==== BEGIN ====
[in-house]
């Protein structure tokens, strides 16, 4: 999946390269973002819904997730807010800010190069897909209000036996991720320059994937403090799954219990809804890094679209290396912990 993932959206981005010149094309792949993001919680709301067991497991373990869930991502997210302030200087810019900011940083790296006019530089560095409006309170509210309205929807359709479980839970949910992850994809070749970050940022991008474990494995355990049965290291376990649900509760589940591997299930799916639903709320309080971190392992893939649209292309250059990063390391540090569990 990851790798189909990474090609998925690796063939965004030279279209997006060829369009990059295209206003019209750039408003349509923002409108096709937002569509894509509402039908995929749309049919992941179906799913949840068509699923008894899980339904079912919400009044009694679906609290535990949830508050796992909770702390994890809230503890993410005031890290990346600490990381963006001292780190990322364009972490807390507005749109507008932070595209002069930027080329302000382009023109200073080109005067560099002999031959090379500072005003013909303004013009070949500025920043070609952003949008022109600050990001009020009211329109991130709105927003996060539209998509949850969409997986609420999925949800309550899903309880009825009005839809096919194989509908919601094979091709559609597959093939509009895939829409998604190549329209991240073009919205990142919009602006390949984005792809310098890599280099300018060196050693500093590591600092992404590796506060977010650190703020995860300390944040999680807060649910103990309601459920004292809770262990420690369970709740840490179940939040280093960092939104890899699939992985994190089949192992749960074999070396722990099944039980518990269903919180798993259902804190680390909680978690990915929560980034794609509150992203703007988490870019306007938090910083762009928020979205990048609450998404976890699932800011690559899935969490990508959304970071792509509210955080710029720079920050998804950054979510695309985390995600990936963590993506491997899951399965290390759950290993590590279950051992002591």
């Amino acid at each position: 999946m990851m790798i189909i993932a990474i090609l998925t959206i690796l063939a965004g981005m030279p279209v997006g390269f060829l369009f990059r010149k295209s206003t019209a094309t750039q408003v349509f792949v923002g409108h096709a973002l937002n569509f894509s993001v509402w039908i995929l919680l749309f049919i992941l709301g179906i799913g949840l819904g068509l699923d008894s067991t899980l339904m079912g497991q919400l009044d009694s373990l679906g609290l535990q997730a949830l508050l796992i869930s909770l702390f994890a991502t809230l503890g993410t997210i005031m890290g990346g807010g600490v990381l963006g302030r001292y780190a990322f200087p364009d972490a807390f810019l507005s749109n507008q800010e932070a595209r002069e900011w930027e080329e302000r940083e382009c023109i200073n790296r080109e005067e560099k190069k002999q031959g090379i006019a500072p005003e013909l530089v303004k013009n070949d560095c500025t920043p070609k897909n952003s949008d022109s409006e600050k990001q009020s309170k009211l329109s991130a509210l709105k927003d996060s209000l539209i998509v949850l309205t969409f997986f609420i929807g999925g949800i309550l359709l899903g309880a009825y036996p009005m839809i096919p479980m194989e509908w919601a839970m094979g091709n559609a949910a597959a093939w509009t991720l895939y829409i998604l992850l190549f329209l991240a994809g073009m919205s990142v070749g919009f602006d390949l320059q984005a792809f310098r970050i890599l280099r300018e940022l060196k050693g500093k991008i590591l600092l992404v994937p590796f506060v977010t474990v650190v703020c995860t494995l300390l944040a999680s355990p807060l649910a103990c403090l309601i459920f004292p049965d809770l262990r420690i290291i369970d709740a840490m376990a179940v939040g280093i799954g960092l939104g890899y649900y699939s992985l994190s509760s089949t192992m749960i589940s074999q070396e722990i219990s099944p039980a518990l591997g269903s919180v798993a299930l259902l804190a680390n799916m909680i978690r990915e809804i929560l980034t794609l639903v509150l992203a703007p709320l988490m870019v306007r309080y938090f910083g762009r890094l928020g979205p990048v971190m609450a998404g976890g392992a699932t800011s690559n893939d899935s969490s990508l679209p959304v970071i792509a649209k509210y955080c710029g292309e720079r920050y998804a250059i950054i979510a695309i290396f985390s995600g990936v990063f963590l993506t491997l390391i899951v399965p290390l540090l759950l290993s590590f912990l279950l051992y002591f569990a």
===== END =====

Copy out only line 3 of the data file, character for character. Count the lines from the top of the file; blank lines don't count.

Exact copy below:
């Amino acid at each position: 999946m990851m790798i189909i993932a990474i090609l998925t959206i690796l063939a965004g981005m030279p279209v997006g390269f060829l369009f990059r010149k295209s206003t019209a094309t750039q408003v349509f792949v923002g409108h096709a973002l937002n569509f894509s993001v509402w039908i995929l919680l749309f049919i992941l709301g179906i799913g949840l819904g068509l699923d008894s067991t899980l339904m079912g497991q919400l009044d009694s373990l679906g609290l535990q997730a949830l508050l796992i869930s909770l702390f994890a991502t809230l503890g993410t997210i005031m890290g990346g807010g600490v990381l963006g302030r001292y780190a990322f200087p364009d972490a807390f810019l507005s749109n507008q800010e932070a595209r002069e900011w930027e080329e302000r940083e382009c023109i200073n790296r080109e005067e560099k190069k002999q031959g090379i006019a500072p005003e013909l530089v303004k013009n070949d560095c500025t920043p070609k897909n952003s949008d022109s409006e600050k990001q009020s309170k009211l329109s991130a509210l709105k927003d996060s209000l539209i998509v949850l309205t969409f997986f609420i929807g999925g949800i309550l359709l899903g309880a009825y036996p009005m839809i096919p479980m194989e509908w919601a839970m094979g091709n559609a949910a597959a093939w509009t991720l895939y829409i998604l992850l190549f329209l991240a994809g073009m919205s990142v070749g919009f602006d390949l320059q984005a792809f310098r970050i890599l280099r300018e940022l060196k050693g500093k991008i590591l600092l992404v994937p590796f506060v977010t474990v650190v703020c995860t494995l300390l944040a999680s355990p807060l649910a103990c403090l309601i459920f004292p049965d809770l262990r420690i290291i369970d709740a840490m376990a179940v939040g280093i799954g960092l939104g890899y649900y699939s992985l994190s509760s089949t192992m749960i589940s074999q070396e722990i219990s099944p039980a518990l591997g269903s919180v798993a299930l259902l804190a680390n799916m909680i978690r990915e809804i929560l980034t794609l639903v509150l992203a703007p709320l988490m870019v306007r309080y938090f910083g762009r890094l928020g979205p990048v971190m609450a998404g976890g392992a699932t800011s690559n893939d899935s969490s990508l679209p959304v970071i792509a649209k509210y955080c710029g292309e720079r920050y998804a250059i950054i979510a695309i290396f985390s995600g990936v990063f963590l993506t491997l390391i899951v399965p290390l540090l759950l290993s590590f912990l279950l051992y002591f569990a």